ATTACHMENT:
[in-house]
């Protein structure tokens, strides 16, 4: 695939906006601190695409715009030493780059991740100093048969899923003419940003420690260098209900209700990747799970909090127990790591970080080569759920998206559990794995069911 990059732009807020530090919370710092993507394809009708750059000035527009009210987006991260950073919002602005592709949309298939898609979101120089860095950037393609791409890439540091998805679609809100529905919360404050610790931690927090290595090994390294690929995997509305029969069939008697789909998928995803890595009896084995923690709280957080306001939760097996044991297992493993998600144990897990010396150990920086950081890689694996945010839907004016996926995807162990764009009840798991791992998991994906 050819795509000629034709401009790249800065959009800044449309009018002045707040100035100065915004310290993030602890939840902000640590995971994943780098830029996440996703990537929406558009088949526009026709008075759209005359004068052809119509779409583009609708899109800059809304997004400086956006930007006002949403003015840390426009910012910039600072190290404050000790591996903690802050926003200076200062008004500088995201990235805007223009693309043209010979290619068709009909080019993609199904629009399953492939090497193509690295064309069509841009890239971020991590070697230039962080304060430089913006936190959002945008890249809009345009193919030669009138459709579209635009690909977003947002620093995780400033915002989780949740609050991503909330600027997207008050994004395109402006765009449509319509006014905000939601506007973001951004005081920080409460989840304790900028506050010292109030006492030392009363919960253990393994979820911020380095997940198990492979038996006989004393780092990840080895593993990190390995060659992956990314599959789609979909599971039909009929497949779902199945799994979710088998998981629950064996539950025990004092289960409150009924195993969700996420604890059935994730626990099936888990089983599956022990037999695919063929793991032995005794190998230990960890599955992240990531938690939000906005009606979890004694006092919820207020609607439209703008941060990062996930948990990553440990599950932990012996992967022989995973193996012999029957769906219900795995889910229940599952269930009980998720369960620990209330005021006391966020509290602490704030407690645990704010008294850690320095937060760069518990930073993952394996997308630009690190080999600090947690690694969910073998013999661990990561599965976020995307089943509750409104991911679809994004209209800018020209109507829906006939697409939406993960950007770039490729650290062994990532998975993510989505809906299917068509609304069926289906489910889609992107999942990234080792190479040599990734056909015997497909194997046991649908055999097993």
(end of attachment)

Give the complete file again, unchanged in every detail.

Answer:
[in-house]
């Protein structure tokens, strides 16, 4: 695939906006601190695409715009030493780059991740100093048969899923003419940003420690260098209900209700990747799970909090127990790591970080080569759920998206559990794995069911 990059732009807020530090919370710092993507394809009708750059000035527009009210987006991260950073919002602005592709949309298939898609979101120089860095950037393609791409890439540091998805679609809100529905919360404050610790931690927090290595090994390294690929995997509305029969069939008697789909998928995803890595009896084995923690709280957080306001939760097996044991297992493993998600144990897990010396150990920086950081890689694996945010839907004016996926995807162990764009009840798991791992998991994906 050819795509000629034709401009790249800065959009800044449309009018002045707040100035100065915004310290993030602890939840902000640590995971994943780098830029996440996703990537929406558009088949526009026709008075759209005359004068052809119509779409583009609708899109800059809304997004400086956006930007006002949403003015840390426009910012910039600072190290404050000790591996903690802050926003200076200062008004500088995201990235805007223009693309043209010979290619068709009909080019993609199904629009399953492939090497193509690295064309069509841009890239971020991590070697230039962080304060430089913006936190959002945008890249809009345009193919030669009138459709579209635009690909977003947002620093995780400033915002989780949740609050991503909330600027997207008050994004395109402006765009449509319509006014905000939601506007973001951004005081920080409460989840304790900028506050010292109030006492030392009363919960253990393994979820911020380095997940198990492979038996006989004393780092990840080895593993990190390995060659992956990314599959789609979909599971039909009929497949779902199945799994979710088998998981629950064996539950025990004092289960409150009924195993969700996420604890059935994730626990099936888990089983599956022990037999695919063929793991032995005794190998230990960890599955992240990531938690939000906005009606979890004694006092919820207020609607439209703008941060990062996930948990990553440990599950932990012996992967022989995973193996012999029957769906219900795995889910229940599952269930009980998720369960620990209330005021006391966020509290602490704030407690645990704010008294850690320095937060760069518990930073993952394996997308630009690190080999600090947690690694969910073998013999661990990561599965976020995307089943509750409104991911679809994004209209800018020209109507829906006939697409939406993960950007770039490729650290062994990532998975993510989505809906299917068509609304069926289906489910889609992107999942990234080792190479040599990734056909015997497909194997046991649908055999097993």